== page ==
While in England, Kitty Hart-Moxon became interested in educating people about the Holocaust by telling her life story to the public. This began with her first book I Am Alive (1961) (see References); this is an account of her life from the day in 1939 when, while away on holiday with her mother, they received a telegram from her father insisting they return at once, through the events that led to her incarceration in Auschwitz in 1942, to her liberation from Auschwitz on 13 April 1945. Then, in 1978, Yorkshire Television (YTV) producer Peter Morley's team learned about Hart-Moxon while doing background research on a project about women who risked their lives to save others during the Nazi era, and convinced him to meet her.[5] She didn't fit the parameters they'd set for Women of Courage, but after two visits, Morley was so impressed with Hart-Moxon, he submitted a proposal to YTV to accompany her to Auschwitz for her first visit in 33 years and film it, provided she brought along her eldest son, then a young doctor, for emotional support.[6] In his memoirs, Morley wrote, "This, no doubt, was going to be a very raw film... I felt this to be a unique opportunity to add fresh insight to the infamy of Auschwitz as had been portrayed in both fictional and non-fictional films and television programmes."[7]

The resulting documentary, Kitty: Return to Auschwitz, won international awards[8] and was seen by millions. She began to receive mail by the sackful, some arriving addressed only to "Kitty, Birmingham".[9] The documentary inspired her second autobiography, titled Return To Auschwitz.[10] She later worked with the BBC to make a second documentary, titled Death March: A Survivor's Story (2003), in which she retraced the death march from Auschwitz-Birkenau back to Germany.[11]

In 1998, Hart-Moxon gave her testimony[12] to USC Shoah Foundation – The Institute for Visual History and Education. Her testimony lives in the Visual History Archive, accessible to teachers and students around the world.[13]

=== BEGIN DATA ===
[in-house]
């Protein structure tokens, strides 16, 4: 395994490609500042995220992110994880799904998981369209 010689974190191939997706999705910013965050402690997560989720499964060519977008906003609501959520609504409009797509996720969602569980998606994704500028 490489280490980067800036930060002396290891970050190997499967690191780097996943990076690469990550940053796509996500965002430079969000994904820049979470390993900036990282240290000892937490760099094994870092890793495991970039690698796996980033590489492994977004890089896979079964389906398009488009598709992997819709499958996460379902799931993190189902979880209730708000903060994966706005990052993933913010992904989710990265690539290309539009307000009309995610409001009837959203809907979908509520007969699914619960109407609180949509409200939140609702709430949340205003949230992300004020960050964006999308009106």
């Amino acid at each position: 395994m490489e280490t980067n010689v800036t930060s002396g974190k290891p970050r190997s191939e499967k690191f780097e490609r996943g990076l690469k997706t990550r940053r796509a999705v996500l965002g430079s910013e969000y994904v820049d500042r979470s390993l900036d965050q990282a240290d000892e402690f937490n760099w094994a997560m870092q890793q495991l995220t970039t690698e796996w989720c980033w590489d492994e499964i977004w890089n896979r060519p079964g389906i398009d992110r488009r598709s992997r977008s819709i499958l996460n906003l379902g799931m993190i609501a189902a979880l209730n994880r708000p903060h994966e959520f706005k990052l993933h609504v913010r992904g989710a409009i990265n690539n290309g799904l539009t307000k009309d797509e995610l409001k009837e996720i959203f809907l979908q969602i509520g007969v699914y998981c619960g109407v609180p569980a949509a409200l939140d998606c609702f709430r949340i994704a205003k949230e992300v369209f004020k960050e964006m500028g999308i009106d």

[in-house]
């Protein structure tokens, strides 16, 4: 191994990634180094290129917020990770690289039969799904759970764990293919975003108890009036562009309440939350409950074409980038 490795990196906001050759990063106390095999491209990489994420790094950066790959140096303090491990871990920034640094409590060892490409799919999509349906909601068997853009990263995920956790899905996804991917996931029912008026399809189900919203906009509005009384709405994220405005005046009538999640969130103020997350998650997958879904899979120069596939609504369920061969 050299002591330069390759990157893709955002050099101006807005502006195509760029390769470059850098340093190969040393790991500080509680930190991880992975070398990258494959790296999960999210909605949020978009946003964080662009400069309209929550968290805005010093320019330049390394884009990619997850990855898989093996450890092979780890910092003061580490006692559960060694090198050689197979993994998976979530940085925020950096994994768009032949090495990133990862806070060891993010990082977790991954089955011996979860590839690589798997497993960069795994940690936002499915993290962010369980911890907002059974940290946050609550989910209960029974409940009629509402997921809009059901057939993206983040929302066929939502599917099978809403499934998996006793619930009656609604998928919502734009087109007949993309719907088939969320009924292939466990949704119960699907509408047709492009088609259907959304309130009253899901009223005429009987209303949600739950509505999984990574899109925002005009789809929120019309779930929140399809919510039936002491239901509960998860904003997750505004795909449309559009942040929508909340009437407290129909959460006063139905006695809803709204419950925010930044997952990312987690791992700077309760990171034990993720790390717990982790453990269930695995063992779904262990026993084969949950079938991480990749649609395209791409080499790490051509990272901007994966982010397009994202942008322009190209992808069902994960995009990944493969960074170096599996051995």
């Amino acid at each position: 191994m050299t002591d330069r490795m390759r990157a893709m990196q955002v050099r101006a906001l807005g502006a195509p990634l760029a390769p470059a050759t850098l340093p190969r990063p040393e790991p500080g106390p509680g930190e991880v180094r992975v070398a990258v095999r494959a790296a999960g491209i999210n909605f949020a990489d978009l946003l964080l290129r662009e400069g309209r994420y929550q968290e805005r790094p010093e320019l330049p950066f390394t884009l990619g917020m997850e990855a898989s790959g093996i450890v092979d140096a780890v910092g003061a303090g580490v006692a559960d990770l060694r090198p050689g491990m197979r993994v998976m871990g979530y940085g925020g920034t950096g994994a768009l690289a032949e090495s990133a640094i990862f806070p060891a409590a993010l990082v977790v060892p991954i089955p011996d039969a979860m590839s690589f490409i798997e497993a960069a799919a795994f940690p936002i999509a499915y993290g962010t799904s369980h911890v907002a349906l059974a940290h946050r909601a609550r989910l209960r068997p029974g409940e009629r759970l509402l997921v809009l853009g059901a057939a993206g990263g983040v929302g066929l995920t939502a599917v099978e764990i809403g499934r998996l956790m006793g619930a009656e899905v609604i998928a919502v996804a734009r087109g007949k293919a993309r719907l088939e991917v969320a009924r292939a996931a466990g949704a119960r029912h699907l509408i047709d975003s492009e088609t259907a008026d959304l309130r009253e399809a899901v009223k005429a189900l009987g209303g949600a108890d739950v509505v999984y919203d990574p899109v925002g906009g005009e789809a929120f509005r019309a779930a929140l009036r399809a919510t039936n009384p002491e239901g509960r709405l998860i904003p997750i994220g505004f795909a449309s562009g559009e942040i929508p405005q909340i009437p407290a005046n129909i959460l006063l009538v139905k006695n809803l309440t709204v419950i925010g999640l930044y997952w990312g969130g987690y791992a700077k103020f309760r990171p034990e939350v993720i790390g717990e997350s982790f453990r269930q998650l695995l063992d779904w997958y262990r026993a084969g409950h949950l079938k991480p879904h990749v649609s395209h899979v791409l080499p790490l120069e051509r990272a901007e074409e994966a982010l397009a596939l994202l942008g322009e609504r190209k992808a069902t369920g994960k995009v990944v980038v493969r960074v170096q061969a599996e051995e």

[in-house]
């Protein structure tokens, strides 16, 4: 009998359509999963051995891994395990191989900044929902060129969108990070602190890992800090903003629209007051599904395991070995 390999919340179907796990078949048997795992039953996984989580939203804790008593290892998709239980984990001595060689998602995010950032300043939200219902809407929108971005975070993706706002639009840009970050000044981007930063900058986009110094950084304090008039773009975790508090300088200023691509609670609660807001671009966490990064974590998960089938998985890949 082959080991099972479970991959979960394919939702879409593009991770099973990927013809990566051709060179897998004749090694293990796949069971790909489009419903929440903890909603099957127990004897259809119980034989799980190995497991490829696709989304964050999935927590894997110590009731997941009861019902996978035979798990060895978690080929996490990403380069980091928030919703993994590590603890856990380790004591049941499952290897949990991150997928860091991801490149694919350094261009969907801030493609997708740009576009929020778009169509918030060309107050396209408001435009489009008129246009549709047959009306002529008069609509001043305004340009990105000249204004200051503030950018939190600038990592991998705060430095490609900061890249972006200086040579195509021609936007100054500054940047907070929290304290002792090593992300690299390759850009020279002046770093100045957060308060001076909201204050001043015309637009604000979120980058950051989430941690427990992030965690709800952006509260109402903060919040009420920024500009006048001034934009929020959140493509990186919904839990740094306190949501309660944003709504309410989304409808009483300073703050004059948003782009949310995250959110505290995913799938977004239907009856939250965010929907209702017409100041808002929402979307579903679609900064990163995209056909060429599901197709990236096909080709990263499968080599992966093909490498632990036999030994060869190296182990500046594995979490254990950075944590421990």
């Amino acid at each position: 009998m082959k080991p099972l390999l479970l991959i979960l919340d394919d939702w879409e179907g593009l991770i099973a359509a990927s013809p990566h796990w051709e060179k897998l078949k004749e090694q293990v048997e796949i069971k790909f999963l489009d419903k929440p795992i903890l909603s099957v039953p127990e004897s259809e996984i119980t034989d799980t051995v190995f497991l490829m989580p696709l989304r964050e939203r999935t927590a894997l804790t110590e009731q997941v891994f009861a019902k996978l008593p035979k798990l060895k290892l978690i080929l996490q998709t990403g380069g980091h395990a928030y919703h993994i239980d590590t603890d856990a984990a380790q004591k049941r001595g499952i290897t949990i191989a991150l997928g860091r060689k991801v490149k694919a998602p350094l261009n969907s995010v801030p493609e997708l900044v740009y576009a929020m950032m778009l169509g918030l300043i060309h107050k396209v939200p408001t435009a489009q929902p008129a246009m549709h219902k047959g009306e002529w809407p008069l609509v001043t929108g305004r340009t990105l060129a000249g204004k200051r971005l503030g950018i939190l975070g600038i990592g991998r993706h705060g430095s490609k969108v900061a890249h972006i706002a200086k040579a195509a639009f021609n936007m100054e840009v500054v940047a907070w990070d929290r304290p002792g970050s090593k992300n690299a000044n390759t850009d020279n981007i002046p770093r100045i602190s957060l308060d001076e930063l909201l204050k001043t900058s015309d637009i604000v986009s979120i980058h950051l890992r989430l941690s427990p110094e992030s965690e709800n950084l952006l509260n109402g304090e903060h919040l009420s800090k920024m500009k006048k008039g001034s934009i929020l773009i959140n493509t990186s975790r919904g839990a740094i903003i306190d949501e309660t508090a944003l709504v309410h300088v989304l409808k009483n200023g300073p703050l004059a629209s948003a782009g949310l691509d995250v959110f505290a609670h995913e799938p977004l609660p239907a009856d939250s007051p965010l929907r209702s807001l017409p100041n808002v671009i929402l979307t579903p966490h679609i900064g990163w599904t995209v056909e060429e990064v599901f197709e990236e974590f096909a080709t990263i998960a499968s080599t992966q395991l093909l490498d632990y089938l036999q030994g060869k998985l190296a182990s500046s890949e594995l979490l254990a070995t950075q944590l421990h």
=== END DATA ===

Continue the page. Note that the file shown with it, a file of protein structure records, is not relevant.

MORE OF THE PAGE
In 2016, Kitty spoke to the Auschwitz Study Group about her time in Auschwitz and also gave her opinions on Denis Avey who claimed to have escaped from Auschwitz.[14]

Apart from her work for Holocaust survivors and victims, she also worked as a nurse. She studied through a private nurse training course and at the Birmingham Royal Orthopaedic Hospital, after which she obtained a job at a private radiology firm. Later she helped her husband set up his own upholstery business.

Honours[edit]

In the 2003 Queen's Birthday Honours, Hart-Moxon was appointed Officer of the Order of the British Empire (OBE) for services relating to Holocaust education. In 2013, Kitty Hart-Moxon was awarded an honorary doctorate by the University of Birmingham.[15]

Biography[edit]

  • "I Am Alive" (1962)
  • "Return to Auschwitz" (1981)

References[edit]

  1. ^ a b c d e f g h Jeffries, Stuart (27 January 2010). "Memories of the Holocaust: Kitty Hart-Moxon". The Guardian. Retrieved 18 March 2011.
  2. ^ Morley, Peter. (2010), p. 224
  3. ^ Morley, Peter. (2010), pp. 224–225
  4. ^ "Death March: A Survivor's Story (page 2)". BBC. Retrieved 18 March 2011.
  5. ^ Blinkhorn, Amanda (9 June 2011). "Review – A Life Rewound: Memoirs of a Freelance Producer and Director, by Peter Morley". Islington Tribune. Archived from the original on 15 June 2011. Retrieved 29 September 2011.
  6. ^ Morley, Peter (2010), pp. 224–226.
  7. ^ Morley, Peter (2010), pp. 226–227.
  8. ^ Morley, Peter Morley (2010). Peter Morley: A Life Rewound (PDF) (Abridged ed.). British Academy of Film and Television Arts. p. 10. Archived from the original (PDF) on 22 February 2014. Retrieved 29 September 2011.
  9. ^ Morley, Peter (2010), pp. 230–231
  10. ^ Hart-Moxon, Kitty, 'Return to Auschwitz', Sidgwick & Jackson, 1981
  11. ^ "Death March: A Survivor's Story". BBC. Retrieved 18 March 2011.
  12. ^ "Clip from Kitty Hart-Moxon's testimony". USC Shoah Foundation. USC Shoah Foundation. Retrieved 3 September 2014.
  13. ^ "Testimony of Kitty Hart". Visual History Archive.
  14. ^ "Kitty Hart Moxon - interview - Auschwitz Study Group". www.auschwitzstudygroup.com. Retrieved 2018-12-04.
  15. ^ "Auschwitz Survivor Kitty Hart-Moxon Honoured". Birmingham Mail.

External links[edit]